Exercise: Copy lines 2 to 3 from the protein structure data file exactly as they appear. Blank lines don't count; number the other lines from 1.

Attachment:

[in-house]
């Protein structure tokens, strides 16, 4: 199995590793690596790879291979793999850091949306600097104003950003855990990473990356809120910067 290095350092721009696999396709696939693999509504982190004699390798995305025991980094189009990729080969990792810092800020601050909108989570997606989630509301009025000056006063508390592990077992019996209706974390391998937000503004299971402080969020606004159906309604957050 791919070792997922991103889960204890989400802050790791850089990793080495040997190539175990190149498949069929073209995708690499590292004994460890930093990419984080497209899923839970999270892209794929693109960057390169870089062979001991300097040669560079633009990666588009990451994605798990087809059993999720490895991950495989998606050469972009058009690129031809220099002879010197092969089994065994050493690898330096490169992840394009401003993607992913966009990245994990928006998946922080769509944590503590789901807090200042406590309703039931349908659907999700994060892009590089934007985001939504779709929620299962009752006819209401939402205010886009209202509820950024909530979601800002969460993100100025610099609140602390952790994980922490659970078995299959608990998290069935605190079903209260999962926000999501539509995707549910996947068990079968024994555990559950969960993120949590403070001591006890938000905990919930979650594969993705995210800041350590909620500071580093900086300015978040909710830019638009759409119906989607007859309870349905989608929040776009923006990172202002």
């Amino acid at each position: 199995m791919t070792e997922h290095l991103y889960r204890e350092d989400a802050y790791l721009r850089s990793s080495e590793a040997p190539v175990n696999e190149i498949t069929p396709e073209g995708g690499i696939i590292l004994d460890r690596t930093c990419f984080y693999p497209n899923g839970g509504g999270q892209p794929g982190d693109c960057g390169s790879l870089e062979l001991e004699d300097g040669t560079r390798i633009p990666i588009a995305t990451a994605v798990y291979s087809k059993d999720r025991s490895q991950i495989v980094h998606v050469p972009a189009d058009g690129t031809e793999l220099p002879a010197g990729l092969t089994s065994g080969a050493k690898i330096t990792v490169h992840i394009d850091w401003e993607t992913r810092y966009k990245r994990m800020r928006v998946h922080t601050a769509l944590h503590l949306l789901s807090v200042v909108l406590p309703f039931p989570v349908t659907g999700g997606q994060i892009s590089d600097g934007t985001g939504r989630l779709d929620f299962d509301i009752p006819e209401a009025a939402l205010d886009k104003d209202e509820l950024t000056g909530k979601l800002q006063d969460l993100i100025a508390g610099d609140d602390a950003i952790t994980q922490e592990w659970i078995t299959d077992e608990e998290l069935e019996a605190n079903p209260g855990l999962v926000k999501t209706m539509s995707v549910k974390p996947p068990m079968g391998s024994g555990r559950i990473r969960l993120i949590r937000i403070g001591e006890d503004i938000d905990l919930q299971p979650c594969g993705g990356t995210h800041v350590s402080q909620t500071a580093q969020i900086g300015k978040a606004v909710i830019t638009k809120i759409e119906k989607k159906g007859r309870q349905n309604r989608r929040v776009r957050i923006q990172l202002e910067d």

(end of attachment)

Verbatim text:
């Protein structure tokens, strides 16, 4: 199995590793690596790879291979793999850091949306600097104003950003855990990473990356809120910067 290095350092721009696999396709696939693999509504982190004699390798995305025991980094189009990729080969990792810092800020601050909108989570997606989630509301009025000056006063508390592990077992019996209706974390391998937000503004299971402080969020606004159906309604957050 791919070792997922991103889960204890989400802050790791850089990793080495040997190539175990190149498949069929073209995708690499590292004994460890930093990419984080497209899923839970999270892209794929693109960057390169870089062979001991300097040669560079633009990666588009990451994605798990087809059993999720490895991950495989998606050469972009058009690129031809220099002879010197092969089994065994050493690898330096490169992840394009401003993607992913966009990245994990928006998946922080769509944590503590789901807090200042406590309703039931349908659907999700994060892009590089934007985001939504779709929620299962009752006819209401939402205010886009209202509820950024909530979601800002969460993100100025610099609140602390952790994980922490659970078995299959608990998290069935605190079903209260999962926000999501539509995707549910996947068990079968024994555990559950969960993120949590403070001591006890938000905990919930979650594969993705995210800041350590909620500071580093900086300015978040909710830019638009759409119906989607007859309870349905989608929040776009923006990172202002």
């Amino acid at each position: 199995m791919t070792e997922h290095l991103y889960r204890e350092d989400a802050y790791l721009r850089s990793s080495e590793a040997p190539v175990n696999e190149i498949t069929p396709e073209g995708g690499i696939i590292l004994d460890r690596t930093c990419f984080y693999p497209n899923g839970g509504g999270q892209p794929g982190d693109c960057g390169s790879l870089e062979l001991e004699d300097g040669t560079r390798i633009p990666i588009a995305t990451a994605v798990y291979s087809k059993d999720r025991s490895q991950i495989v980094h998606v050469p972009a189009d058009g690129t031809e793999l220099p002879a010197g990729l092969t089994s065994g080969a050493k690898i330096t990792v490169h992840i394009d850091w401003e993607t992913r810092y966009k990245r994990m800020r928006v998946h922080t601050a769509l944590h503590l949306l789901s807090v200042v909108l406590p309703f039931p989570v349908t659907g999700g997606q994060i892009s590089d600097g934007t985001g939504r989630l779709d929620f299962d509301i009752p006819e209401a009025a939402l205010d886009k104003d209202e509820l950024t000056g909530k979601l800002q006063d969460l993100i100025a508390g610099d609140d602390a950003i952790t994980q922490e592990w659970i078995t299959d077992e608990e998290l069935e019996a605190n079903p209260g855990l999962v926000k999501t209706m539509s995707v549910k974390p996947p068990m079968g391998s024994g555990r559950i990473r969960l993120i949590r937000i403070g001591e006890d503004i938000d905990l919930q299971p979650c594969g993705g990356t995210h800041v350590s402080q909620t500071a580093q969020i900086g300015k978040a606004v909710i830019t638009k809120i759409e119906k989607k159906g007859r309870q349905n309604r989608r929040v776009r957050i923006q990172l202002e910067d």